Analgesic activity

Methanolic extract of fruit pulp and seeds of B. ramiflora were screened for analgesic activity by employing different animal models stating chemical (acetic acid induced writhing and formalin test), and physical (tail immersion) methods. Ibuprofen, morphine, and diclofenac sodium at the concentration of 10mg/ml were used as standard. The result indicated that the extracts of B. ramiflora at doses of 200mg/kg and 400mg/kg bodyweight, significantly inhibited induced pain. Due to these excellent pharmacologically active analgesics of B. ramiflora can manage both central and peripheral pain in used animal models [24,64].

Cytotoxic property

Almost entire plant has been accessed for cytotoxic activity of B. ramiflora [51,64,67,68]. Among them the stem bark of B. ramiflora was found to be the best cytotoxic activity, which was investigated by using brine shrimp lethality bioassay, where the result showed that aqueous soluble fraction of stem bark of B. ramiflora exhibited most toxicity with LC50 1.44µg/mL as compared to the standard vincristine sulphate (LC50 0.9258µg/mL) [51].

Hypoglycemic effect

A literature review revealed that methanolic extract of B. ramiflora leaves (200mg/kg) as a single dose per day to the alloxan induced (120mg/kg) diabetic rats for 14 days produced substantial hypoglycemia and reduced the elevated blood glucose level (50.06%). The result was comparable with the standard metformin (58.17%) [45]. The methanolic extract of the bark of B. ramiflora showed significant hypoglycemic activity with a significant 24.89% and 29.19% inhibition at 200mg/kg and 400mg/kg bodyweight, respectively [46].

Cytoprotective effect

Plant extracts having antioxidant activities also lead to the inhibition of oxidative damage to biological structures. Due to such antioxidant potential, the in vitro and in vivo cytoprotective effect of B. angulata juice was measured on plasma MDA levels in rabbits.  They showed that B. angulata fruit significantly decreased the plasma level of MDA and increased the activities of superoxide dismutase, glutathione peroxidase and catalase in rabbits fed a high-cholesterol diet. Thus B. angulata protects Low-Density Lipoprotein (LDL) from oxidative modification may be attributed to phenolic compounds known to act as powerful chain-breaking antioxidants and free radical scavengers [14].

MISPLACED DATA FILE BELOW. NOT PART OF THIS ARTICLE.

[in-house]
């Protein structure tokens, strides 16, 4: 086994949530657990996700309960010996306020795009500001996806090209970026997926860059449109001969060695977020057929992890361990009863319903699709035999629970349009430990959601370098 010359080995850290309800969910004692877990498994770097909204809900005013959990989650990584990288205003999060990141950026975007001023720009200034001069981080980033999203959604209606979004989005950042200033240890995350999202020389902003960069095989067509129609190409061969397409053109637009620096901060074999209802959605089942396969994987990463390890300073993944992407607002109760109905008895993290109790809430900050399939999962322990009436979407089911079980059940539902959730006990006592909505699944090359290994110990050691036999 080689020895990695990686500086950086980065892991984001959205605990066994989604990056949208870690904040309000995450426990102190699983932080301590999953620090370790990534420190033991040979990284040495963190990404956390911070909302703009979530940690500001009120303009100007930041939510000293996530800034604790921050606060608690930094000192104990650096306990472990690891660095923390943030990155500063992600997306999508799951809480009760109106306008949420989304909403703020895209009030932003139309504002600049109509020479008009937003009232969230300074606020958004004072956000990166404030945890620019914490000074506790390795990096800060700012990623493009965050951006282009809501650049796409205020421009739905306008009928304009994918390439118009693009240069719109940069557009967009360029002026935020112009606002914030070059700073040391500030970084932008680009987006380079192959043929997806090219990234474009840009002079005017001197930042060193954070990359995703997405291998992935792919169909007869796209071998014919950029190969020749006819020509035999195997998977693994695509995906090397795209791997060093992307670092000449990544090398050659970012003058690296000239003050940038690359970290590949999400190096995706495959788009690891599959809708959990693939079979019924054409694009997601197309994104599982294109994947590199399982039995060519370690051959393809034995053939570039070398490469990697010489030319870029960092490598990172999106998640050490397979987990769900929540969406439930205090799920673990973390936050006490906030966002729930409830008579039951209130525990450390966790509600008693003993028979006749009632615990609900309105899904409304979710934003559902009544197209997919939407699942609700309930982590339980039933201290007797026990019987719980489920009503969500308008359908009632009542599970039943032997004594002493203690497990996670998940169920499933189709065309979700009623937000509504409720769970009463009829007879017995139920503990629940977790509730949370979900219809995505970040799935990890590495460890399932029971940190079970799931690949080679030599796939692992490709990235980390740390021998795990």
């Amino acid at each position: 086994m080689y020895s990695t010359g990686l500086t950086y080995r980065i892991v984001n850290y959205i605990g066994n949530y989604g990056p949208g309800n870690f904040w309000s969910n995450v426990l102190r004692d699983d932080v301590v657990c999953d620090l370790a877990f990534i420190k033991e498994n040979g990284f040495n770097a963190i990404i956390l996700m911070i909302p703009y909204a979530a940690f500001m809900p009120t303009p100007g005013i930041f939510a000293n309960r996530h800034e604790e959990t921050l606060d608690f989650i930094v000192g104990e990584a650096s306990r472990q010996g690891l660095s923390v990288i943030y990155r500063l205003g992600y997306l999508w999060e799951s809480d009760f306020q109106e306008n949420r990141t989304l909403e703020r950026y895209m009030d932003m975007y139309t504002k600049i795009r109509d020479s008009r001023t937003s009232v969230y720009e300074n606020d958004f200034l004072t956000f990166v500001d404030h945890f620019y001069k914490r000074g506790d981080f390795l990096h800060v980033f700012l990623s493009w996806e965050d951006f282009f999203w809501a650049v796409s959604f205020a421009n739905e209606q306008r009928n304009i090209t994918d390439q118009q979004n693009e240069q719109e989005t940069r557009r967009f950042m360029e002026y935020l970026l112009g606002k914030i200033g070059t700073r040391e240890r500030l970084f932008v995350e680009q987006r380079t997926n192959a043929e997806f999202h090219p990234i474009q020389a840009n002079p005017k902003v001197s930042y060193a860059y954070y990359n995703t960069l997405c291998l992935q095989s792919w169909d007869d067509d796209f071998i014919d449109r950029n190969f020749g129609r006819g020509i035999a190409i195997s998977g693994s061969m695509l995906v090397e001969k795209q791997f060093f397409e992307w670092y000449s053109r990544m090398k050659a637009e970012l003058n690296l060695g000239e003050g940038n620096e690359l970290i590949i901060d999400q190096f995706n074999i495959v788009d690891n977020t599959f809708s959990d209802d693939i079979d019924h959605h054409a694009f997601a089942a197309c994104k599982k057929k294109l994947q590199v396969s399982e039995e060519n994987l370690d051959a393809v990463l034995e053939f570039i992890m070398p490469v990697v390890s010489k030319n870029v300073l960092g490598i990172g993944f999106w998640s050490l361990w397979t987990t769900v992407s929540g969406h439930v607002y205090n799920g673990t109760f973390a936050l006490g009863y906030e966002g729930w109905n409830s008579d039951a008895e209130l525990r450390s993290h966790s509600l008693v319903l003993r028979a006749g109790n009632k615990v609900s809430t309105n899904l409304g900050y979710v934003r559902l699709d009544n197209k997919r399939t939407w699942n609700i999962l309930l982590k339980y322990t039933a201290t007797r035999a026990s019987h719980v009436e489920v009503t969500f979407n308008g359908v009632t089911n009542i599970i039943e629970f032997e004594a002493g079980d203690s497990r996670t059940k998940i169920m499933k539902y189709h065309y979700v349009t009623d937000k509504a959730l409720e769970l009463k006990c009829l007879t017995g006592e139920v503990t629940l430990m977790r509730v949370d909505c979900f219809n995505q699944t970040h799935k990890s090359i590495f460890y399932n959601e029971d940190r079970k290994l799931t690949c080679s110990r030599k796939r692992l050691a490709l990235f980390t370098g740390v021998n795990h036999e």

Anti-diarrhoeal activity

The protection and effectiveness of B. ramiflora fruit pulp and seeds were evaluated for in vivo castor oil induced anti-diarrheal activity against diarrhea. It is evident that the percentage inhibition of defecation by methanol extract (200mg/kg) of fruit pulp was close to that of loperamide (3mg/kg), while the seeds (200mg/kg) were marginally more effective. Thus, it demonstrated anti-diarrheal activity [64].

Sleep inducing property

Melatonin is involved in circadian rhythm and regulation of diverse body functions, including sleep [69]. Melatonin was extracted by using solid phase extraction and showed a modest amount of melatonin (43.2 ng/g of dry sample weight) in B. ramiflora. Melatonin content in the leaves is a promising result for future development of this overlooked part of B. ramiflora as a health food supplement [70].

Thrombolytic activity